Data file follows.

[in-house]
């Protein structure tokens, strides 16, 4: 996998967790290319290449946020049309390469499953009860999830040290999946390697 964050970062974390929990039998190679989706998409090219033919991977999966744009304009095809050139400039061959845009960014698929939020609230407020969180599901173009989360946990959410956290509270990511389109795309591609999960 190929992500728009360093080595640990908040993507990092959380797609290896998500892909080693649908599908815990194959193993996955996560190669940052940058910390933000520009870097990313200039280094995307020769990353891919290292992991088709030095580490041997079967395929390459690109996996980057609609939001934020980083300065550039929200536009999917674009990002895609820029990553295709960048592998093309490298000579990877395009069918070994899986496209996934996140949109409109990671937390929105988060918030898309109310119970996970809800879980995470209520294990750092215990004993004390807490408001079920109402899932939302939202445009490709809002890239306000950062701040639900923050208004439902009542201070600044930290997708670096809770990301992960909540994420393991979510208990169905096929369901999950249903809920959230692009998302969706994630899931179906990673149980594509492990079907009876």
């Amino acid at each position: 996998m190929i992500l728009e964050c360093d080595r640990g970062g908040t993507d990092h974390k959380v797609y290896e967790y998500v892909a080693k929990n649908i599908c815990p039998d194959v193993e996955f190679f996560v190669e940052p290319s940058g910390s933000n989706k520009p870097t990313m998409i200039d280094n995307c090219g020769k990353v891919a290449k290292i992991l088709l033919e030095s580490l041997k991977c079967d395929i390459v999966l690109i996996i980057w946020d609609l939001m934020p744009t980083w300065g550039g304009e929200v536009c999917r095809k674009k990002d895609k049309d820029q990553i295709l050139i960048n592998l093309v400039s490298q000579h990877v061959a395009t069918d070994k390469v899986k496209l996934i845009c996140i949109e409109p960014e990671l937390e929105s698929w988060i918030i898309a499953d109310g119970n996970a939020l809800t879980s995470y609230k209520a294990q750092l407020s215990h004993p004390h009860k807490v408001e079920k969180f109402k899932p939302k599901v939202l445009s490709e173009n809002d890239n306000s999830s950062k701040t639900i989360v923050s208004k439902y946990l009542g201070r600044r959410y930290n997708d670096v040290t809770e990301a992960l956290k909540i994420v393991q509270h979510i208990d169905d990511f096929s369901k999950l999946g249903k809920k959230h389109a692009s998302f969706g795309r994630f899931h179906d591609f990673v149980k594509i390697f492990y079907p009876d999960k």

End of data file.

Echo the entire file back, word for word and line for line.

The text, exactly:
[in-house]
């Protein structure tokens, strides 16, 4: 996998967790290319290449946020049309390469499953009860999830040290999946390697 964050970062974390929990039998190679989706998409090219033919991977999966744009304009095809050139400039061959845009960014698929939020609230407020969180599901173009989360946990959410956290509270990511389109795309591609999960 190929992500728009360093080595640990908040993507990092959380797609290896998500892909080693649908599908815990194959193993996955996560190669940052940058910390933000520009870097990313200039280094995307020769990353891919290292992991088709030095580490041997079967395929390459690109996996980057609609939001934020980083300065550039929200536009999917674009990002895609820029990553295709960048592998093309490298000579990877395009069918070994899986496209996934996140949109409109990671937390929105988060918030898309109310119970996970809800879980995470209520294990750092215990004993004390807490408001079920109402899932939302939202445009490709809002890239306000950062701040639900923050208004439902009542201070600044930290997708670096809770990301992960909540994420393991979510208990169905096929369901999950249903809920959230692009998302969706994630899931179906990673149980594509492990079907009876």
């Amino acid at each position: 996998m190929i992500l728009e964050c360093d080595r640990g970062g908040t993507d990092h974390k959380v797609y290896e967790y998500v892909a080693k929990n649908i599908c815990p039998d194959v193993e996955f190679f996560v190669e940052p290319s940058g910390s933000n989706k520009p870097t990313m998409i200039d280094n995307c090219g020769k990353v891919a290449k290292i992991l088709l033919e030095s580490l041997k991977c079967d395929i390459v999966l690109i996996i980057w946020d609609l939001m934020p744009t980083w300065g550039g304009e929200v536009c999917r095809k674009k990002d895609k049309d820029q990553i295709l050139i960048n592998l093309v400039s490298q000579h990877v061959a395009t069918d070994k390469v899986k496209l996934i845009c996140i949109e409109p960014e990671l937390e929105s698929w988060i918030i898309a499953d109310g119970n996970a939020l809800t879980s995470y609230k209520a294990q750092l407020s215990h004993p004390h009860k807490v408001e079920k969180f109402k899932p939302k599901v939202l445009s490709e173009n809002d890239n306000s999830s950062k701040t639900i989360v923050s208004k439902y946990l009542g201070r600044r959410y930290n997708d670096v040290t809770e990301a992960l956290k909540i994420v393991q509270h979510i208990d169905d990511f096929s369901k999950l999946g249903k809920k959230h389109a692009s998302f969706g795309r994630f899931h179906d591609f990673v149980k594509i390697f492990y079907p009876d999960k």